Farrar, Straus and Giroux:
286 pp., $14 paper
Full disclosure: I am thanked in the acknowledgments section of “Ground Up.” Yes, I was one of the anonymous “very, very few patrons” of Café Trotsky, the kaffeehaus that Michael Idov and his wife ran on Manhattan’s Lower East Side for a six-month stint in 2005. Maybe he shouldn’t be so gracious. I went only once. I think I ordered a latte and a croissant, conversed with a chatty barista about the indie rock he played off an iPod, and, living nowhere nearby, casually filed this pleasant café away for another visit in the distant future.
In other words, I am exactly the type of boho dilettante responsible for Idov’s entrepreneurship nightmare, both by making him think he could pull it off and by ultimately choosing to spend my money elsewhere. Unwilling to let a learning experience escape his grasp, Idov -- a staff writer at New York magazine -- detailed this struggle in a memorable Slate essay and has now expanded the story into a fictionalized debut novel. “The scary part,” Idov wrote, by way of justifying this cautionary tale, “is that you think you can do better.”
As an inquiry into the value of honest labor at a moment when every ink-stained wretch is scrambling to “monetize,” “Ground Up” couldn’t feel more timely. Every scribe working in a coffee shop -- and I see quite a few of us from where I sit -- will, upon facing a momentary writer’s block, look up at the counter and think we’ve spied our new calling. Idov exhorts us to wake up and smell the fair-trade espresso.
First, the specifics: Mark Scharf is a freelance book critic for Kirkus Reviews, and his wife, Nina, practices entertainment law for a peculiar media start-up. “We formed one of those repulsive New York couples that combined traits of every population stratum. Nina and I were bohos, yuppies, unemployed trust-fund kids, and starving artists at the same time.” With their combination of listlessness and snobbery, coupled with inspiration from a Vienna honeymoon and a hefty bet against their apartment’s equity, the newlyweds open Café Kolschitzky -- regrettably named for a 17th century Austrian war hero who may have helped invent modern café society -- on a stealthily gentrifying patch of the Lower East Side. The idea of a Mitteleuropean café in Manhattan’s hippest neighborhood is financially unpromising, and maybe that’s OK: They will be “paid in meaning.”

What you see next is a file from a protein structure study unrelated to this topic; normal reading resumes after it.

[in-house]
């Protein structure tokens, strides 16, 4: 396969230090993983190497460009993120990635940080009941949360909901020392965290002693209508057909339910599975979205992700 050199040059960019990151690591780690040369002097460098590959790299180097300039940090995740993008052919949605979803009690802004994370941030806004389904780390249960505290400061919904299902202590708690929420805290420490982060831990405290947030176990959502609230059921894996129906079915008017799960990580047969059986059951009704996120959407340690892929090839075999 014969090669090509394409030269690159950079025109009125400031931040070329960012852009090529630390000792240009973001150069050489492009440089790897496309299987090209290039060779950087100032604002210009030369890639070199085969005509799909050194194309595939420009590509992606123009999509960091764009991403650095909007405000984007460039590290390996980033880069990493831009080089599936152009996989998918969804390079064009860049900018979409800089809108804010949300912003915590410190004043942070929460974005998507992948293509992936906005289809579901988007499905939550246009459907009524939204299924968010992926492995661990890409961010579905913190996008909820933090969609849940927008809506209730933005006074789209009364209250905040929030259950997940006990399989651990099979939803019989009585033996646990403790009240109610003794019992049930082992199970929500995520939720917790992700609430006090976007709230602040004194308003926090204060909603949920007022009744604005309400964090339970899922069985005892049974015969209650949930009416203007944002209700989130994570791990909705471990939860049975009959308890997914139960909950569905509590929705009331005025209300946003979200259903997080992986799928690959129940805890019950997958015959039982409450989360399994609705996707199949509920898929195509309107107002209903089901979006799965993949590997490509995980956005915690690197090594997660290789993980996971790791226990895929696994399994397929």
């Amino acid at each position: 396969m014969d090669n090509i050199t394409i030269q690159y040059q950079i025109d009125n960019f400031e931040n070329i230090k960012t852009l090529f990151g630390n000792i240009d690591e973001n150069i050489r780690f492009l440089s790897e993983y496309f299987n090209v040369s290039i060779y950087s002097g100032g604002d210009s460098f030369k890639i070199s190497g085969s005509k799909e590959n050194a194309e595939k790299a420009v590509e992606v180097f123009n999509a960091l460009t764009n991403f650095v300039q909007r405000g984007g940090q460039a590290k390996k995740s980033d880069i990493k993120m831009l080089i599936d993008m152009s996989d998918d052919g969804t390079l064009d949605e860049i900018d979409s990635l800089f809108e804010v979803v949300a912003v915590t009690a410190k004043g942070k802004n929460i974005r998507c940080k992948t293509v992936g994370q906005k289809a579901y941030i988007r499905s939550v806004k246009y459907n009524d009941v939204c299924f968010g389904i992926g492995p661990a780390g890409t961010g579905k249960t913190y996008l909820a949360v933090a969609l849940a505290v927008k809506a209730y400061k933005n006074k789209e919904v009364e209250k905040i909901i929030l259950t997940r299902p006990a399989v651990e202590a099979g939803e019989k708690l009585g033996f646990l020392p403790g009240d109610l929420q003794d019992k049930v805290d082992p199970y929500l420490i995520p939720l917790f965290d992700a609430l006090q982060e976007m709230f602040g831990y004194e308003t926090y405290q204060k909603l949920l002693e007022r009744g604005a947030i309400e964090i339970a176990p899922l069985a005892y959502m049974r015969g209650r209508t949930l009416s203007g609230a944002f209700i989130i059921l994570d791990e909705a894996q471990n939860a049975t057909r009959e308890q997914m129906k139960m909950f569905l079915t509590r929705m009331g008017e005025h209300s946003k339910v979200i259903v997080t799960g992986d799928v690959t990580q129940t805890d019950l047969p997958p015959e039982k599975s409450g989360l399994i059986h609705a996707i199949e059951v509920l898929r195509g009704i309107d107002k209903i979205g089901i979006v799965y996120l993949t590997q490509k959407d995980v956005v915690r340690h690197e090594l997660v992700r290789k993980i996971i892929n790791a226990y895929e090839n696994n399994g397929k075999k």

The strength of Idov’s satire is its explosion of the money-isn’t-everything myth that keeps so many artistic types tethered to their dreams. “Ground Up” is a sort of business procedural, chock full of details about cash flow, the perennial quality versus quantity debate, the unfortunate necessity of paying for PR, and how to sell a $3 egg sandwich for $11. (The word “truffled” is a cash cow.) He also provides an honest accounting of what he calls the Great Manhattan Social Contract, which makes the city “a safe haven for characters determined to unhinge their social status from their economic one.” We learn the outsize power of foodie blogs and glossy magazine reviews, and grow to resent the laptop users who purchase one coffee so they can stay all day.
Yes, a well-earned resentment is the engine that drives the narrative. Elitism, represented here as the desire to launch a bona-fide cultural establishment instead of a Starbucks-style moneymaker, is at the root of the Scharfs’ misfortune.
In his transition from magazine journalist to fiction writer, Idov retains his keen descriptive eye but too often lets self-consciousness get the better of him; like the fictional co-owner of Café Kolschitzky (who, as a book critic, takes a pointed delight in savaging debut novels), Idov is overly concerned with the inevitable intrusions of cliché. When the café's contractor singles out his female prey with a power drill, it’s described as “a metaphor that wouldn’t pass muster with the world’s most oblivious writer if it were a metaphor.” When Mark searches for Nina’s misplaced wedding ring, she warns him: “Just don’t say ‘If I were a wedding ring, where would I be?’ ” Earlier, Idov describes the couple’s rapid-fire conversational style as something you might hear in screwball comedies “but never, almost never,” in “real conversation.”
Still, the pleasures of “Ground Up” are readily evident, less the result of schadenfreude than identification with an all-too-recognizable urban malaise. For the ranks of the unemployed, it reassures that a hard day’s work doesn’t necessarily yield its own rewards. And for a former one-time denizen of Café Trotsky, the book serves as a worthwhile memento -- and an explanation.
But I’m curious. If Idov is so bruised by capitalism’s mockery of quixotic bohemian endeavors, why get into the business of writing novels?
Gottlieb writes about books and film for the Nation.